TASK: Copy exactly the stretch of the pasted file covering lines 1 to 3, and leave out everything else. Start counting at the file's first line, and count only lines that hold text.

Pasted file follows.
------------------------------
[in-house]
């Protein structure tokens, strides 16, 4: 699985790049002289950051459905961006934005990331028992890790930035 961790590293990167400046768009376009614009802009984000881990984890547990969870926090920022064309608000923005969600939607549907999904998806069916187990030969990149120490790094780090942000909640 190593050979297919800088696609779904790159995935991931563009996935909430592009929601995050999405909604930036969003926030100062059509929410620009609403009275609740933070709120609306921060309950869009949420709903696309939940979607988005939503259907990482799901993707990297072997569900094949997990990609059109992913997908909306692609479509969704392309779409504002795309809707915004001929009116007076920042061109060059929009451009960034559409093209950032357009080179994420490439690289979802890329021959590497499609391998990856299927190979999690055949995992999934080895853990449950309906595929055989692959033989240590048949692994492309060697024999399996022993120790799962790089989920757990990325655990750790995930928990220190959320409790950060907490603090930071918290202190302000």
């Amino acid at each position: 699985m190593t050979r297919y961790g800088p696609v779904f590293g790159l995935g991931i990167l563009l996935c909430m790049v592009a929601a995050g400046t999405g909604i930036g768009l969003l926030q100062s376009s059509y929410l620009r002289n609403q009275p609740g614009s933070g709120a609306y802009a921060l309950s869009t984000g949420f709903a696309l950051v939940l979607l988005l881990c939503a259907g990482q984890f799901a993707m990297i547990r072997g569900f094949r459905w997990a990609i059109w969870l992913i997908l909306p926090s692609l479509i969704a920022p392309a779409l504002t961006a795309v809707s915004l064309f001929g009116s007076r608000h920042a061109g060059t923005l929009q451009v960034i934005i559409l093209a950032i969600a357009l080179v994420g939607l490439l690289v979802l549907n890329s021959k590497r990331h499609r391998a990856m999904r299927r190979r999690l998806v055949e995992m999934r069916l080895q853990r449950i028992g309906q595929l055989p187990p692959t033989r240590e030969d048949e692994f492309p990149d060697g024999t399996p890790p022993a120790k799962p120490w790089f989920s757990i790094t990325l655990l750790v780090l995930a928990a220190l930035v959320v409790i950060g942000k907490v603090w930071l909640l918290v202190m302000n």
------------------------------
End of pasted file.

[in-house]
């Protein structure tokens, strides 16, 4: 699985790049002289950051459905961006934005990331028992890790930035 961790590293990167400046768009376009614009802009984000881990984890547990969870926090920022064309608000923005969600939607549907999904998806069916187990030969990149120490790094780090942000909640 190593050979297919800088696609779904790159995935991931563009996935909430592009929601995050999405909604930036969003926030100062059509929410620009609403009275609740933070709120609306921060309950869009949420709903696309939940979607988005939503259907990482799901993707990297072997569900094949997990990609059109992913997908909306692609479509969704392309779409504002795309809707915004001929009116007076920042061109060059929009451009960034559409093209950032357009080179994420490439690289979802890329021959590497499609391998990856299927190979999690055949995992999934080895853990449950309906595929055989692959033989240590048949692994492309060697024999399996022993120790799962790089989920757990990325655990750790995930928990220190959320409790950060907490603090930071918290202190302000």
């Amino acid at each position: 699985m190593t050979r297919y961790g800088p696609v779904f590293g790159l995935g991931i990167l563009l996935c909430m790049v592009a929601a995050g400046t999405g909604i930036g768009l969003l926030q100062s376009s059509y929410l620009r002289n609403q009275p609740g614009s933070g709120a609306y802009a921060l309950s869009t984000g949420f709903a696309l950051v939940l979607l988005l881990c939503a259907g990482q984890f799901a993707m990297i547990r072997g569900f094949r459905w997990a990609i059109w969870l992913i997908l909306p926090s692609l479509i969704a920022p392309a779409l504002t961006a795309v809707s915004l064309f001929g009116s007076r608000h920042a061109g060059t923005l929009q451009v960034i934005i559409l093209a950032i969600a357009l080179v994420g939607l490439l690289v979802l549907n890329s021959k590497r990331h499609r391998a990856m999904r299927r190979r999690l998806v055949e995992m999934r069916l080895q853990r449950i028992g309906q595929l055989p187990p692959t033989r240590e030969d048949e692994f492309p990149d060697g024999t399996p890790p022993a120790k799962p120490w790089f989920s757990i790094t990325l655990l750790v780090l995930a928990a220190l930035v959320v409790i950060g942000k907490v603090w930071l909640l918290v202190m302000n």